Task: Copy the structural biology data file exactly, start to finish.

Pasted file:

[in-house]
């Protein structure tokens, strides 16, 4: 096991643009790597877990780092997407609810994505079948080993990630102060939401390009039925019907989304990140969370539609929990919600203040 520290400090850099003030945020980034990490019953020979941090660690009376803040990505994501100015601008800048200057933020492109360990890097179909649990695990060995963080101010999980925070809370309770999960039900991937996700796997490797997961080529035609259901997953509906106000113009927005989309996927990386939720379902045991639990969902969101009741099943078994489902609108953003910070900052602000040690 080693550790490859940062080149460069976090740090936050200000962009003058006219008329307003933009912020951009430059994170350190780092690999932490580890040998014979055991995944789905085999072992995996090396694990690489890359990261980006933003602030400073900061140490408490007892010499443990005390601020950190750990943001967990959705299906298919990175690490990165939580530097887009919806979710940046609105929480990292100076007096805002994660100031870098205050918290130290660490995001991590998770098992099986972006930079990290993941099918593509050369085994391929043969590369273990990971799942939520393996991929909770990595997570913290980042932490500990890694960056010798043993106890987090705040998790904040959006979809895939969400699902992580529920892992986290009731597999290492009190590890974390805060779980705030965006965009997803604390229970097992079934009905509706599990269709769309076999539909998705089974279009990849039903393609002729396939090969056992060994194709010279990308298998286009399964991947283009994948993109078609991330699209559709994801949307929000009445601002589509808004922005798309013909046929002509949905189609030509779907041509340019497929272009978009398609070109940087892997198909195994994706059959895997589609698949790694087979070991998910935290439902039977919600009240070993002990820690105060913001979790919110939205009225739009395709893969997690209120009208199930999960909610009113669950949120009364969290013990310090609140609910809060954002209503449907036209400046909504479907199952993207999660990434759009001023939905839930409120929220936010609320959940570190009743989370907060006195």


[in-house]
């Protein structure tokens, strides 16, 4: 096991643009790597877990780092997407609810994505079948080993990630102060939401390009039925019907989304990140969370539609929990919600203040 520290400090850099003030945020980034990490019953020979941090660690009376803040990505994501100015601008800048200057933020492109360990890097179909649990695990060995963080101010999980925070809370309770999960039900991937996700796997490797997961080529035609259901997953509906106000113009927005989309996927990386939720379902045991639990969902969101009741099943078994489902609108953003910070900052602000040690 080693550790490859940062080149460069976090740090936050200000962009003058006219008329307003933009912020951009430059994170350190780092690999932490580890040998014979055991995944789905085999072992995996090396694990690489890359990261980006933003602030400073900061140490408490007892010499443990005390601020950190750990943001967990959705299906298919990175690490990165939580530097887009919806979710940046609105929480990292100076007096805002994660100031870098205050918290130290660490995001991590998770098992099986972006930079990290993941099918593509050369085994391929043969590369273990990971799942939520393996991929909770990595997570913290980042932490500990890694960056010798043993106890987090705040998790904040959006979809895939969400699902992580529920892992986290009731597999290492009190590890974390805060779980705030965006965009997803604390229970097992079934009905509706599990269709769309076999539909998705089974279009990849039903393609002729396939090969056992060994194709010279990308298998286009399964991947283009994948993109078609991330699209559709994801949307929000009445601002589509808004922005798309013909046929002509949905189609030509779907041509340019497929272009978009398609070109940087892997198909195994994706059959895997589609698949790694087979070991998910935290439902039977919600009240070993002990820690105060913001979790919110939205009225739009395709893969997690209120009208199930999960909610009113669950949120009364969290013990310090609140609910809060954002209503449907036209400046909504479907199952993207999660990434759009001023939905839930409120929220936010609320959940570190009743989370907060006195």